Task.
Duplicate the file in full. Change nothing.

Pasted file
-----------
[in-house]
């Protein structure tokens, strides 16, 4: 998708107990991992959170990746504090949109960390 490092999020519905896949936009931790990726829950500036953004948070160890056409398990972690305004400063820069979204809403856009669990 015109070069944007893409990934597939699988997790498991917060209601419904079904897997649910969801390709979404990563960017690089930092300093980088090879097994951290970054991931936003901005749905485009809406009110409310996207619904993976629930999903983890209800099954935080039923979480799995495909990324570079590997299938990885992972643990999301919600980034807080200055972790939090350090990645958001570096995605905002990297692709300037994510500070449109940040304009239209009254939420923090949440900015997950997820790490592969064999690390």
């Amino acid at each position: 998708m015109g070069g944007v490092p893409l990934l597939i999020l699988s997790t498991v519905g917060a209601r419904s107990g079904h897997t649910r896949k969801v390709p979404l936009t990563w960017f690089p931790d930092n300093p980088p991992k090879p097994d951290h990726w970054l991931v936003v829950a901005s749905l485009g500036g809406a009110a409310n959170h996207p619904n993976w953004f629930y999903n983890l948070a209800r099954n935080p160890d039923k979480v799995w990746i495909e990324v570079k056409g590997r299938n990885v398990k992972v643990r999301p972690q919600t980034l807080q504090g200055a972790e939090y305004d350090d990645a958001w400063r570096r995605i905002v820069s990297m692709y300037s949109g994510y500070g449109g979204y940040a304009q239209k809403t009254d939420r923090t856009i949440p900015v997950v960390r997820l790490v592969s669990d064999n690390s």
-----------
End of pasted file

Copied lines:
[in-house]
């Protein structure tokens, strides 16, 4: 998708107990991992959170990746504090949109960390 490092999020519905896949936009931790990726829950500036953004948070160890056409398990972690305004400063820069979204809403856009669990 015109070069944007893409990934597939699988997790498991917060209601419904079904897997649910969801390709979404990563960017690089930092300093980088090879097994951290970054991931936003901005749905485009809406009110409310996207619904993976629930999903983890209800099954935080039923979480799995495909990324570079590997299938990885992972643990999301919600980034807080200055972790939090350090990645958001570096995605905002990297692709300037994510500070449109940040304009239209009254939420923090949440900015997950997820790490592969064999690390």
């Amino acid at each position: 998708m015109g070069g944007v490092p893409l990934l597939i999020l699988s997790t498991v519905g917060a209601r419904s107990g079904h897997t649910r896949k969801v390709p979404l936009t990563w960017f690089p931790d930092n300093p980088p991992k090879p097994d951290h990726w970054l991931v936003v829950a901005s749905l485009g500036g809406a009110a409310n959170h996207p619904n993976w953004f629930y999903n983890l948070a209800r099954n935080p160890d039923k979480v799995w990746i495909e990324v570079k056409g590997r299938n990885v398990k992972v643990r999301p972690q919600t980034l807080q504090g200055a972790e939090y305004d350090d990645a958001w400063r570096r995605i905002v820069s990297m692709y300037s949109g994510y500070g449109g979204y940040a304009q239209k809403t009254d939420r923090t856009i949440p900015v997950v960390r997820l790490v592969s669990d064999n690390s």